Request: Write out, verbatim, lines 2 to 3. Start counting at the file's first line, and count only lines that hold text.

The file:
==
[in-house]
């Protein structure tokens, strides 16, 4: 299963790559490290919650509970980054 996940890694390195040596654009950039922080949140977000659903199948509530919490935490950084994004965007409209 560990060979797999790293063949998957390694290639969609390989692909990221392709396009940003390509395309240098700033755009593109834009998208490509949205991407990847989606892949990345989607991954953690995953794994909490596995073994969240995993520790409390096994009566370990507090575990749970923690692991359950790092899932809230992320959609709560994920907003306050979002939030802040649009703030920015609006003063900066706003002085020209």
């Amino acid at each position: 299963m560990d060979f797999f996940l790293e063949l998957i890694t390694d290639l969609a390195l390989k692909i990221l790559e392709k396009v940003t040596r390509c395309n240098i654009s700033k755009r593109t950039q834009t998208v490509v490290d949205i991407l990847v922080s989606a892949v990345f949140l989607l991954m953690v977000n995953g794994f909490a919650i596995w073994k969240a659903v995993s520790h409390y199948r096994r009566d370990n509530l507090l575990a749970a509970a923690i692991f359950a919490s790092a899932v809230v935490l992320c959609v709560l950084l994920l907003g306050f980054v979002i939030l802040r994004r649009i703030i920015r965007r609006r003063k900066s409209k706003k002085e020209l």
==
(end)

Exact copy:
């Protein structure tokens, strides 16, 4: 299963790559490290919650509970980054 996940890694390195040596654009950039922080949140977000659903199948509530919490935490950084994004965007409209 560990060979797999790293063949998957390694290639969609390989692909990221392709396009940003390509395309240098700033755009593109834009998208490509949205991407990847989606892949990345989607991954953690995953794994909490596995073994969240995993520790409390096994009566370990507090575990749970923690692991359950790092899932809230992320959609709560994920907003306050979002939030802040649009703030920015609006003063900066706003002085020209």
């Amino acid at each position: 299963m560990d060979f797999f996940l790293e063949l998957i890694t390694d290639l969609a390195l390989k692909i990221l790559e392709k396009v940003t040596r390509c395309n240098i654009s700033k755009r593109t950039q834009t998208v490509v490290d949205i991407l990847v922080s989606a892949v990345f949140l989607l991954m953690v977000n995953g794994f909490a919650i596995w073994k969240a659903v995993s520790h409390y199948r096994r009566d370990n509530l507090l575990a749970a509970a923690i692991f359950a919490s790092a899932v809230v935490l992320c959609v709560l950084l994920l907003g306050f980054v979002i939030l802040r994004r649009i703030i920015r965007r609006r003063k900066s409209k706003k002085e020209l």